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United States v. Canales

United States District Court, M.D. Pennsylvania

September 4, 2014




Before this Court is Defendant's Petition for Writ of Coram Nobis. (Doc. 1). For the reasons provided below, Defendant's Petition will be DENIED.


Defendant, Jose Lucio Canales, filed a Petition for a Writ of Coram Nobis on June 4, 2014 with respect to a citation he received in 2005 by a Park Ranger while visiting the Delaware Water Gap National Recreation Area.[1] (Doc. 1). Defendant asserts that at the time of his citation, he believed that he was being cited for and pleading guilty to one open container violation. (Doc. 1). However, Defendant actually received three citations, including violations for Operating Under The Influence with BAC above.08%, Operating Under The Influence Rendering Unsafe Operation, and carrying an Open Container of Alcohol in a Motor Vehicle. (Doc. 7).

Defendant has been charged with Driving Under The Influence two additional times since his arrest in the Delaware Water Gap National Recreation Area. In 2011, Defendant was charged with Driving Under The Influence. (Doc. 1). Defendant alleges that he was informed at sentencing that he had, in fact, pleaded guilty in 2005 for violating 36 C.F.R. § 4.23, Operation Under The Influence With Blood Alcohol Content above.08%, rather than an open container violation, which resulted in sentencing enhancement. (Doc. 1). He received ninety (90) days house arrest, with one year license suspension and one year's parole supervision. (Doc. 1). Most recently, in 2013, Defendant was again charged with Driving Under The Influence. (Doc. 1). His case is currently pending in the Monroe County Court of Common Pleas. (Doc. 1).

Defendant submits that he mistakenly pleaded guilty in 2005 to the Operating Under The Influence violation without knowledge of the collateral consequences resulting from future DUI convictions, and requests that this Court to vacate his conviction on the grounds that he did not knowingly and voluntarily enter his plea. (Doc. 1). The Government filed a Response in Opposition on August 12, 2014, requesting that this Court dismiss the petition as meritless. (Doc. 7). This matter is now ripe for disposition.


The writ of error coram nobis is an "extraordinary remedy" rarely granted by federal courts in criminal matters under the All Writs Act, 28 U.S.C. § 1651(a). See United States v. Morgan, 346 U.S. 502, 511 (1954). The United States Supreme Court has noted that "it is difficult to conceive of a situation in a federal criminal case today where [a writ of coram nobis ] would be necessary or appropriate." Carlisle v. United States, 517 U.S. 416, 429 (1996) (internal quotation marks and citations omitted). It serves as a remedy of last resort for petitioners who are no longer in custody to attack invalid convictions based on fundamental errors with collateral consequences. United States v. Dent, 135 Fed.Appx. 532, 534 (3d Cir. 2005). Further, this remedy is only available where the petitioner has no means to pursue direct, collateral review through a writ of habeas corpus, and where the petitioner provides "sound reasons" for his failure to seek appropriate relief earlier. Muto v. Asure, No.3CV-11-1344, 2011 WL 3794954, at *2 (M.D. Pa. Aug. 3, 2011).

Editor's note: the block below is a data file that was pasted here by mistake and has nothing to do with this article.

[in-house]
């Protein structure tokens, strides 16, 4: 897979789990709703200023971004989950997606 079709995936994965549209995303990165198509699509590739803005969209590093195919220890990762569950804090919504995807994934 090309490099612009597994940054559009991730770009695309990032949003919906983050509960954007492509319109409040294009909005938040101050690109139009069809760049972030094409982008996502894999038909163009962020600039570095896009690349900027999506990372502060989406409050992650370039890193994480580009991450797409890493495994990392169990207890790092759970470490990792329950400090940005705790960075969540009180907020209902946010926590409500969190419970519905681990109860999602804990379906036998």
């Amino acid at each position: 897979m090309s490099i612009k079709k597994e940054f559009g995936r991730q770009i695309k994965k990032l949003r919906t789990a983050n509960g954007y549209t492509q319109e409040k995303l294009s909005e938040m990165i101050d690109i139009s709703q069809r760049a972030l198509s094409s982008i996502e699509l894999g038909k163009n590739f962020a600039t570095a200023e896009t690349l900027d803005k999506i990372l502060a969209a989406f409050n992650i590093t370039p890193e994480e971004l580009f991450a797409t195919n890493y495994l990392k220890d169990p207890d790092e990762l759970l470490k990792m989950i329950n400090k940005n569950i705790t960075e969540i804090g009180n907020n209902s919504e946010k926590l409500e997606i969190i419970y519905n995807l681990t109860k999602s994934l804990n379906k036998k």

In this matter, Defendant is not entitled to relief by writ of coram nobis. First, Defendant's claim does not constitute an invalid conviction based on sufficient error. Regardless of what was told to him by the Park Ranger at the time of his citation, Defendant received three alcohol-related citations and faced a potential fine and six months' imprisonment for each offence. (Doc. 7, pp. 10-15). Defendant was required to appear in court after receiving the three citations from the Park Ranger. (Doc. 7, p. 9). Defendant entered a plea of guilty to one violation at a hearing before the Court months later, resulting in the dismissal of the remaining two citations. (Doc. 7, pp. 16-17). In the nine years since Defendant entered his plea of guilty, he has not sought any other counsel or voluntarily considered on his own whether he should challenge the conviction, even after admittedly learning of his conviction during his proceedings for the 2011 DUI. (Doc. 1).

Second, the 2005 conviction by itself did not produce the type of collateral consequences envisioned under this common law remedy, such as a conviction directly resulting in a petitioner's "deportation." The sufficiency of collateral consequences cannot be contingent on future criminal activity. United States v. Purpura, No.1:CR-94-171-01, 2012 WL 716149, at *2 (M.D. Pa. March 5, 2012). Here, Defendant's commission of two subsequent DUI violations form the basis of his sentencing enhancement. The enhanced penalties for the subsequent DUI charges are not the collateral consequence of his nearly nine year old conviction before this Court, but are the consequence of his subsequent charges. Lastly, Defendant has not offered "sound reasons" for the delay in seeking appropriate relief prior to his release from custody. United States v. Foster, 1:CR-94-071-02, 2006 WL 2588706, *2 (M.D. Pa. Sept. 8, 2006). Defendant gives no explanation for his delay in seeking relief from his conviction, and therefore has not met his burden of showing why he did not seek relief when he was allegedly first informed of the erroneous guilty plea in 2011.


Based on the foregoing, the Court will deny Defendant's Petition for Writ of Coram Nobis. An ...

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